Quotes – The Clockwork Angel-by Cassandra Clare
“That was enterprising,” Will sounded nearly impressed. Nate smiled. Tess shot him a furious look. “Don’t look pleased with yourself. When Will says ‘enterprising’ he means ‘morally deficient.'” “No, I mean enterprising,” said Will. “When I mean morally deficient, I say, ‘Now, that’s something I would have done.”
“You know,” Gabriel said, “there was a time I thought we could be friends, Will.” “There was a time I thought I was a ferret,” Will said, “but that turned out to be the opium haze. Did you know it had that effect? Because I didn’t.”
“Nice place to live, isn’t it? Let’s hope they left something behind other than filth. Forwarding addresses, a few severed limbs, a prostitute or two …” “Indeed. Perhaps, if we’re fortunate, we can still catch syphilis.” “Or demon pox,” Will suggested cheerfully, trying the door under the stairs. It swung open, unlocked as the front door had been. “There’s always demon pox.” “Demon pox does not exist.” “Oh ye of little faith,” said Will, disappearing into the darkness under the stairs.
“Do you often sleep tied to the bed?” Will to Tessa
“Will rolled up his sleeves. “We’ll probably have to knock down the door–” “Or,” said Jem, reaching out and giving the knob a twist, “not.” The door swung open onto a rectangle of darkness. “Now, that’s simply laziness,” said Will.”
“Will: “Well, she’s not responding to my advances,” he observed more brightly than he felt, “so she must be dead.” Jem: “Or she’s a woman of good taste and sense.”
“Blue does not go with everything,” Will told her. “It does not go with red, for instance.” “I have a red and blue striped waistcoat,” Henry interjected, reaching for the peas. “And if that isn’t proof that those two colors should never be seen together under Heaven, I don’t know what is.”
“How rude. Many who have gazed upon me have compared the experience to gazing at the radiance of the sun.” Jem still had his eyes closed. “If they mean it gives you a headache, they aren’t wrong.”
“I have mastered many things in my life. Navigating the streets of London, speaking French without an accent, dancing the quadrille, the Japanese art of flower arranging, lying at charades, concealing a highly intoxicated state, delighting young women with my charms…” Tessa stared. “Alas,” he went on, “no one has ever actually referred to me as ‘the master,’ or ‘the magister,’ either. More’s the pity…”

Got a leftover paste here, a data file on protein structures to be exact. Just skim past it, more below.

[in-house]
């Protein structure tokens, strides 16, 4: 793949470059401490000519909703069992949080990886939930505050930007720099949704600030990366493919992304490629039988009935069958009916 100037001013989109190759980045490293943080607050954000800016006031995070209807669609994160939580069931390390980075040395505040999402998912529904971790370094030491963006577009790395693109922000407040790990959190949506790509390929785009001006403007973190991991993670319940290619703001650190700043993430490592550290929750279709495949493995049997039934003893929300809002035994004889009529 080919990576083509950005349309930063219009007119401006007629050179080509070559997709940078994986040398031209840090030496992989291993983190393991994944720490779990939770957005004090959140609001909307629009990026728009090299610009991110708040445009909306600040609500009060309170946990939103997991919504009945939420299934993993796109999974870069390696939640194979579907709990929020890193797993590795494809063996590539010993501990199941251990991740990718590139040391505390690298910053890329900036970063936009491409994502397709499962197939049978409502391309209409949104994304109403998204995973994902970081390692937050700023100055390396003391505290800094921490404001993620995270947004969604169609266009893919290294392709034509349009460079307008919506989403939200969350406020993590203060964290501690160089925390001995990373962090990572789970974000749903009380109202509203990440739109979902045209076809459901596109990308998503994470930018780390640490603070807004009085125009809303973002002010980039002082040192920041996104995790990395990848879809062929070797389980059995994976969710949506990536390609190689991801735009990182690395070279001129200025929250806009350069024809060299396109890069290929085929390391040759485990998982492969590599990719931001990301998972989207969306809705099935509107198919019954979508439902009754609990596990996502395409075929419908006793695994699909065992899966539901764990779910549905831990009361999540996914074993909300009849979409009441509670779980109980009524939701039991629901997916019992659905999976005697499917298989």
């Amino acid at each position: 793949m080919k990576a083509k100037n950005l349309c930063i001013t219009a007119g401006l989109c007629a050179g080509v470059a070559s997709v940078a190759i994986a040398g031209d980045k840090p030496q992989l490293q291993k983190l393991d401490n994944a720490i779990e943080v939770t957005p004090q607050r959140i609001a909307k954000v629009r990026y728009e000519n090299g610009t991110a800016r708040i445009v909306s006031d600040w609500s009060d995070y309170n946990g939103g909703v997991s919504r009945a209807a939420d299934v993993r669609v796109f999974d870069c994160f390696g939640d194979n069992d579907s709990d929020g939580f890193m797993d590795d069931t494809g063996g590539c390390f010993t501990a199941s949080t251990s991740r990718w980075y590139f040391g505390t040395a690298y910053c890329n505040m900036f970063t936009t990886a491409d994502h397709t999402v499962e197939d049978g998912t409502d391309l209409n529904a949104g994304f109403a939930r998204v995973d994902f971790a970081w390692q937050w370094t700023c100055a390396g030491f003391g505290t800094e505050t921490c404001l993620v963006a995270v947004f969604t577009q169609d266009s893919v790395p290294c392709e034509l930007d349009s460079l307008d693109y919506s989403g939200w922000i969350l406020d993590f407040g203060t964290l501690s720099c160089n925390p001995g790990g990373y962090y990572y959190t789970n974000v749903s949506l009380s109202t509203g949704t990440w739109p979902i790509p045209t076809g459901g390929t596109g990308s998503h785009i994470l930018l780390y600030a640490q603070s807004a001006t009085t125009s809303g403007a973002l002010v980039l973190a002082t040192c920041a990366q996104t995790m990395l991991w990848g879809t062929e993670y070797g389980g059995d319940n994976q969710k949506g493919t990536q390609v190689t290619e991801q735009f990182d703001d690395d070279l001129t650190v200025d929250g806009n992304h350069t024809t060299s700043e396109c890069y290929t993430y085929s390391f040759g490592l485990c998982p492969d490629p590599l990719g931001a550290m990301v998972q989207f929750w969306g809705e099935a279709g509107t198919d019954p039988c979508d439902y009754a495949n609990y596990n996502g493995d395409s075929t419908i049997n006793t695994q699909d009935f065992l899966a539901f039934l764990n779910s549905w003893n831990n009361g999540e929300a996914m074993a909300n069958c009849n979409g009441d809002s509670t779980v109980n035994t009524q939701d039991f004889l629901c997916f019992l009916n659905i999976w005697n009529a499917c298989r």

Will looked horrified. “What kind of monster could possibly hate chocolate?” ..
“But the books are all behind bars!” she said. “Like a literary sort of prison!” Will grinned. “Some of these books bite, ” he said. “It’s wise to be careful.” “One must always be care of books,” said Tessa, “and what is inside them, for words have the power to change us.” “I’m not sure a book has ever changed me,” said Will. “Well there is one volume that promised to teach one how to turn oneself into an entire flock of sheep-” “Only the weak-minded refuse to be influenced by literature and poetry,” said Tessa., determined not to let him run wildly off with the conversation. “Of course, why one would want to be an entire flock of sheep is another matter entirely, ” Will finished. … -Clockwork Angel, page 87, Tessa & Will
“Let me give you a piece of advice. The handsome young fellow who’s trying to rescue you from a hideous fate is never wrong. Not even if he says the sky is purple and made of hedgehogs.” p.40
The way it clung to him, showing the lines of him underneath – the ridges of hard muscle, the sharp line of collarbone, the Marks burning through like black fire – it made Tessa think of the way one might lay thin paper down over a brass engraving, brushing charcoal over it to bring the shape through.
Will’s eyes were very blue. “There’s plenty of sense in nonsense sometimes, if you wish to look for it.” ~ Page 88
“Jem shook his head. “You bit de Quincey,” he said. “You fool. He’s a vampire. You know what it means to bite a vampire.” “I had no choice,” said Will. “He was choking me.” “I know,” Jem said. “But really, Will. Again?”
“While the Clave disapproves of trespassers, oddly they take an even darker view of beheading and skinning people. They’re peculiar that way.”